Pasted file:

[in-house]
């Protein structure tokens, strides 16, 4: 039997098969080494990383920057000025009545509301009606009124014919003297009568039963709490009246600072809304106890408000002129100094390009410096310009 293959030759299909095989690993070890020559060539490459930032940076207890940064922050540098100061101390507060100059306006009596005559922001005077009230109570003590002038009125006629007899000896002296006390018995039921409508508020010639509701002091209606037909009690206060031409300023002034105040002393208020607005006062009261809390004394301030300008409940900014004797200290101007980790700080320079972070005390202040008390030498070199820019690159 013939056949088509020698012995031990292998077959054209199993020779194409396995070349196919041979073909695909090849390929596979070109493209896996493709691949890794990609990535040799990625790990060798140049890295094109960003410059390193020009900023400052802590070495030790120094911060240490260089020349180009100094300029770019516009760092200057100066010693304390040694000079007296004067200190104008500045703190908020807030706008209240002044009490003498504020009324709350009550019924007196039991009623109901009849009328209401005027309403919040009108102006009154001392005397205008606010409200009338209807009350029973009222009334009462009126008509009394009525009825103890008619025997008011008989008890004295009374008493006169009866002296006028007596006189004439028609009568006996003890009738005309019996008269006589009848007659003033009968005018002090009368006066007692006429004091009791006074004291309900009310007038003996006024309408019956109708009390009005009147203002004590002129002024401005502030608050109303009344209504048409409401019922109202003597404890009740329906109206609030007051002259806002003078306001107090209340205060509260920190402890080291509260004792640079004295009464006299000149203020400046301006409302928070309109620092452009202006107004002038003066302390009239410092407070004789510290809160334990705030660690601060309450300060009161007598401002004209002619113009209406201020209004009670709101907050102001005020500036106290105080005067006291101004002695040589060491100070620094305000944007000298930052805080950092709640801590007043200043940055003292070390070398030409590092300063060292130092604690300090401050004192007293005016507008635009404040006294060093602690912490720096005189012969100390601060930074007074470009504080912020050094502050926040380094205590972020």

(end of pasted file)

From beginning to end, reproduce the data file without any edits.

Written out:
[in-house]
């Protein structure tokens, strides 16, 4: 039997098969080494990383920057000025009545509301009606009124014919003297009568039963709490009246600072809304106890408000002129100094390009410096310009 293959030759299909095989690993070890020559060539490459930032940076207890940064922050540098100061101390507060100059306006009596005559922001005077009230109570003590002038009125006629007899000896002296006390018995039921409508508020010639509701002091209606037909009690206060031409300023002034105040002393208020607005006062009261809390004394301030300008409940900014004797200290101007980790700080320079972070005390202040008390030498070199820019690159 013939056949088509020698012995031990292998077959054209199993020779194409396995070349196919041979073909695909090849390929596979070109493209896996493709691949890794990609990535040799990625790990060798140049890295094109960003410059390193020009900023400052802590070495030790120094911060240490260089020349180009100094300029770019516009760092200057100066010693304390040694000079007296004067200190104008500045703190908020807030706008209240002044009490003498504020009324709350009550019924007196039991009623109901009849009328209401005027309403919040009108102006009154001392005397205008606010409200009338209807009350029973009222009334009462009126008509009394009525009825103890008619025997008011008989008890004295009374008493006169009866002296006028007596006189004439028609009568006996003890009738005309019996008269006589009848007659003033009968005018002090009368006066007692006429004091009791006074004291309900009310007038003996006024309408019956109708009390009005009147203002004590002129002024401005502030608050109303009344209504048409409401019922109202003597404890009740329906109206609030007051002259806002003078306001107090209340205060509260920190402890080291509260004792640079004295009464006299000149203020400046301006409302928070309109620092452009202006107004002038003066302390009239410092407070004789510290809160334990705030660690601060309450300060009161007598401002004209002619113009209406201020209004009670709101907050102001005020500036106290105080005067006291101004002695040589060491100070620094305000944007000298930052805080950092709640801590007043200043940055003292070390070398030409590092300063060292130092604690300090401050004192007293005016507008635009404040006294060093602690912490720096005189012969100390601060930074007074470009504080912020050094502050926040380094205590972020």